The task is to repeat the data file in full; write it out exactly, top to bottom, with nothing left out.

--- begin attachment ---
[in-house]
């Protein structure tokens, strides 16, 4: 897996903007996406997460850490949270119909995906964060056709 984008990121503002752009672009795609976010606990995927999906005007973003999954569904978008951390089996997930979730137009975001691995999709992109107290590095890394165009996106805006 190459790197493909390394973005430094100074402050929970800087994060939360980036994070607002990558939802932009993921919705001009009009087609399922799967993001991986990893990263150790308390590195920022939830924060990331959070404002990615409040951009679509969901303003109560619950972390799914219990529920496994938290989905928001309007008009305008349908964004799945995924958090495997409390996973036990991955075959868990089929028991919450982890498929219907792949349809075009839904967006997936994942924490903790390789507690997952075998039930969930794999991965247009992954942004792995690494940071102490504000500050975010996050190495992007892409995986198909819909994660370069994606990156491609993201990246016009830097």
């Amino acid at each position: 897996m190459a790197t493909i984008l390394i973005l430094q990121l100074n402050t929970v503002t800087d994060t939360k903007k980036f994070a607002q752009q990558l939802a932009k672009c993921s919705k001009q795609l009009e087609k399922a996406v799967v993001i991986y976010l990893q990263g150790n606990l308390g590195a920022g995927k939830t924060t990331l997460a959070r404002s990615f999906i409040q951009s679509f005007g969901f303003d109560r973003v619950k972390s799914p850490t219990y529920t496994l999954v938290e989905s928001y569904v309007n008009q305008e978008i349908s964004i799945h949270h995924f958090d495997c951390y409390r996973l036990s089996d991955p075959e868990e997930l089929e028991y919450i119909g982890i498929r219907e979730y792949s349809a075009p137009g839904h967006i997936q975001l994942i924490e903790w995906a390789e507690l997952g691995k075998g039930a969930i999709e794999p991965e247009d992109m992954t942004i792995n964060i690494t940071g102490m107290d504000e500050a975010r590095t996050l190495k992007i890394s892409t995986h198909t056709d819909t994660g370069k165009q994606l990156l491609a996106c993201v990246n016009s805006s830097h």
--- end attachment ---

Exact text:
[in-house]
């Protein structure tokens, strides 16, 4: 897996903007996406997460850490949270119909995906964060056709 984008990121503002752009672009795609976010606990995927999906005007973003999954569904978008951390089996997930979730137009975001691995999709992109107290590095890394165009996106805006 190459790197493909390394973005430094100074402050929970800087994060939360980036994070607002990558939802932009993921919705001009009009087609399922799967993001991986990893990263150790308390590195920022939830924060990331959070404002990615409040951009679509969901303003109560619950972390799914219990529920496994938290989905928001309007008009305008349908964004799945995924958090495997409390996973036990991955075959868990089929028991919450982890498929219907792949349809075009839904967006997936994942924490903790390789507690997952075998039930969930794999991965247009992954942004792995690494940071102490504000500050975010996050190495992007892409995986198909819909994660370069994606990156491609993201990246016009830097």
């Amino acid at each position: 897996m190459a790197t493909i984008l390394i973005l430094q990121l100074n402050t929970v503002t800087d994060t939360k903007k980036f994070a607002q752009q990558l939802a932009k672009c993921s919705k001009q795609l009009e087609k399922a996406v799967v993001i991986y976010l990893q990263g150790n606990l308390g590195a920022g995927k939830t924060t990331l997460a959070r404002s990615f999906i409040q951009s679509f005007g969901f303003d109560r973003v619950k972390s799914p850490t219990y529920t496994l999954v938290e989905s928001y569904v309007n008009q305008e978008i349908s964004i799945h949270h995924f958090d495997c951390y409390r996973l036990s089996d991955p075959e868990e997930l089929e028991y919450i119909g982890i498929r219907e979730y792949s349809a075009p137009g839904h967006i997936q975001l994942i924490e903790w995906a390789e507690l997952g691995k075998g039930a969930i999709e794999p991965e247009d992109m992954t942004i792995n964060i690494t940071g102490m107290d504000e500050a975010r590095t996050l190495k992007i890394s892409t995986h198909t056709d819909t994660g370069k165009q994606l990156l491609a996106c993201v990246n016009s805006s830097h």